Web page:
Uric Acid Stones

Updated: Aug 31, 2023
  • Author: Sahar Fathallah-Shaykh, MD; Chief Editor: Craig B Langman, MD  more...
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Practice Essentials

Uric acid stones (see image below) are the most common cause of radiolucent kidney stones in children. [1] Several products of purine metabolism are relatively insoluble and can precipitate when urinary pH is low. These include 2- or 8-dihydroxyadenine, adenine, xanthine, and uric acid. The crystals of uric acid may initiate calcium oxylate precipitation in metastable urine concentrates (see Xanthinuria).

Uric acid stones. Uric acid stones.

The terms gouty nephropathy, urate nephropathy, and uric acid nephropathy are used to describe renal insufficiency due to uric acid precipitation within the renal tubules.

Uric acid urolithiasis or uric acid kidney stones refer to development of a stone or calculus composed of significant amounts of urate in the renal pelvis, ureter, or bladder.

Signs and symptoms

Renal stones, particularly in the upper urinary tract, cause pain, costovertebral angle tenderness, or both. The manifestations of pain are expressed differently in infants than in teenagers. Hematuria is most often present. Fever, nausea, and vomiting occur.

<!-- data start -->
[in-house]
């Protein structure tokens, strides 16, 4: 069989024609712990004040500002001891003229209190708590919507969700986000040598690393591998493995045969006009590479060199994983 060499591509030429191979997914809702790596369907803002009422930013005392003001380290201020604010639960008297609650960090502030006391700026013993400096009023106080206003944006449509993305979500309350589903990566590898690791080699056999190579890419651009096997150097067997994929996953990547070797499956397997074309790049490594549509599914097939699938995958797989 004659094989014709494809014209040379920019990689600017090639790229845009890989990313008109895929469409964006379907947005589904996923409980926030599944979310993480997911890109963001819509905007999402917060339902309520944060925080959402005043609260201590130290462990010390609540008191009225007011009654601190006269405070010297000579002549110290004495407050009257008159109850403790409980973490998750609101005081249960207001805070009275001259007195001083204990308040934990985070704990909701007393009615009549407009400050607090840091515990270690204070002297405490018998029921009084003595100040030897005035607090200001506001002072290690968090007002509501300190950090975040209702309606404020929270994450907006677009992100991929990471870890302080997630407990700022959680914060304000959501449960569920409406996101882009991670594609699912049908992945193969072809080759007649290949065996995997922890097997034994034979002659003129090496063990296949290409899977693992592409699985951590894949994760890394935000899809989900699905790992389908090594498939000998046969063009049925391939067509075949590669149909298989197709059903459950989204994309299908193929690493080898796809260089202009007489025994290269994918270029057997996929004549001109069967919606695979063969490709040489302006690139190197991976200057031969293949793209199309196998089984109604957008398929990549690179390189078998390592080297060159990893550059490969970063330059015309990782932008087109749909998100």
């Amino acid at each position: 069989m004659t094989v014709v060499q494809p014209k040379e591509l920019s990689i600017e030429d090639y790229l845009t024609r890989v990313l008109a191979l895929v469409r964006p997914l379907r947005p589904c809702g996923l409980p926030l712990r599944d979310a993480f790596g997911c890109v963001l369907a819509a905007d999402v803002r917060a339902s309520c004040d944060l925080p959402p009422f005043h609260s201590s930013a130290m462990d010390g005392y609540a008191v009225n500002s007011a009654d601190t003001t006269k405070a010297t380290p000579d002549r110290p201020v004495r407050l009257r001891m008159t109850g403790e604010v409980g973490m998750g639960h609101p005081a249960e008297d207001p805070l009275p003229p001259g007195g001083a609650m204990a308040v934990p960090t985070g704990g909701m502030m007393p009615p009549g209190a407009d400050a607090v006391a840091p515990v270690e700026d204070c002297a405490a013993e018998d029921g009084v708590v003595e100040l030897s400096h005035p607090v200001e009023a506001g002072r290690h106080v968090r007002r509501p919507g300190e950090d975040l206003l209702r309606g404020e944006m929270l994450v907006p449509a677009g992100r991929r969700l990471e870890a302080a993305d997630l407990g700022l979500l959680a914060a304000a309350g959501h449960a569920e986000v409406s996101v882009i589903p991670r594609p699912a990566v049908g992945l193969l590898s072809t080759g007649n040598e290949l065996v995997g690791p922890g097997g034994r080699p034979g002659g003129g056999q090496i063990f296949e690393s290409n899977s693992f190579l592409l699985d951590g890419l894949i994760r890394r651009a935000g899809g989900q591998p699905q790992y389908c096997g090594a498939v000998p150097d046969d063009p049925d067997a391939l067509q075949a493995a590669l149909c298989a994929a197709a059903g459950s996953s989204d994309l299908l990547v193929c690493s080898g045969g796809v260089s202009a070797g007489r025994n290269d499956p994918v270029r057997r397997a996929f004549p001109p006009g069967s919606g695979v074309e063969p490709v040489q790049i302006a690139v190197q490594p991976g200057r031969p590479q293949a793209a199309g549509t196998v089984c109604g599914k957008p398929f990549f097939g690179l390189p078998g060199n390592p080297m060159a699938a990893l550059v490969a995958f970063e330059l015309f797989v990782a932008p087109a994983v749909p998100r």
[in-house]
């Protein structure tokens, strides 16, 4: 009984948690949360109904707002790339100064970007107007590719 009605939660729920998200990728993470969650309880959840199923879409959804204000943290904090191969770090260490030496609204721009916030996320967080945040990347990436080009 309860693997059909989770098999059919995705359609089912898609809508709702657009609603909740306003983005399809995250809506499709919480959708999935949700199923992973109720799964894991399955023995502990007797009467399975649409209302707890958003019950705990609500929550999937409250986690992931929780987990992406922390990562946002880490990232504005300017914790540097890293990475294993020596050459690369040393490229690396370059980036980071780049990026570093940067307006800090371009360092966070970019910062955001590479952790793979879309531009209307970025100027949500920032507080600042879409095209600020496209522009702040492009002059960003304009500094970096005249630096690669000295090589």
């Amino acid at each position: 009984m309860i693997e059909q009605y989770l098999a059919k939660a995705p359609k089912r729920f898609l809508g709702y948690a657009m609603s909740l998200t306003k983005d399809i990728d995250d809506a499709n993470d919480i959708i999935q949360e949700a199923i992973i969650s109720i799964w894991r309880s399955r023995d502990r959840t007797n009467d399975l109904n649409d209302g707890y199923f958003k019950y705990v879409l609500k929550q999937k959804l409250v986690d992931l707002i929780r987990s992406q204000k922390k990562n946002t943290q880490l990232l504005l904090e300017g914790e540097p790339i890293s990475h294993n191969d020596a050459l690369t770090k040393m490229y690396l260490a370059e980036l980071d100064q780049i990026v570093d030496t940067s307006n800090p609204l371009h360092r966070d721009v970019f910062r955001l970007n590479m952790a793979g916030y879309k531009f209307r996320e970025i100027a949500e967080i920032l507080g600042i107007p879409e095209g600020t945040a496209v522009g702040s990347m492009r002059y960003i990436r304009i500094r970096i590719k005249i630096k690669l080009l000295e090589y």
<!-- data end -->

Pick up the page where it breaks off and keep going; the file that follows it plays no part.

See Presentation for more detail.


Laboratory studies

Any child with a stone should have a 24-hour urine sample collected for analysis of calcium, magnesium, uric acid, citrate, sodium, and urine volume. [2] A spot urine pH level should be obtained.

Serum uric acid, 24-hour acid excretion, urine uric acid, creatinine, and serum creatinine can be measured to assess uric acid production and excretion.

Blood should be obtained for measurement of blood urea nitrogen (BUN), creatinine, calcium, phosphorus, bicarbonate, uric acid, and parathyroid hormone levels.

Imaging studies

For children, renal ultrasonography and abdominal flat plate radiography are as effective as intravenous pyelography (IVP) for identifying stones and do not expose the child to the risk of contrast agents.

Noncontrast CT scanning (spiral CT scanning) is the most sensitive and specific study to search for uric acid stones.

See Workup for more detail.


The overall goal of medical therapy is to dissolve formed stones and to prevent new stones from forming. The primary treatments are to alkalinize (citrate or bicarbonate) and dilute (large water intake) the urine.

Surgical treatments may include ureteroscopic stone extraction, percutaneous nephrolithotomy, open stone surgery, and extracorporal shock wave lithotripsy.

See Treatment and Medication for more detail.



Uric acid is a weak acid, with an ionization constant of acid (pK) of 5.8. At pH levels below the pK, uric acid is predominately found in a nonionized form. The urate ion is more soluble than the nonionized molecule. Urate ions (predominate form at a pH level of 7.4) are about 5% protein bound. Urate is filtered at the glomerulus. The renal tubule can reabsorb (movement of urate from tubule lumen to peritubular fluid) or secrete (movement of urate from peritubular fluid into tubular lumen) urate. Typically, net reabsorption occurs in infants and children. The fractional excretion of urate in infants and children ranges from about 0.1-0.6 (see the table below).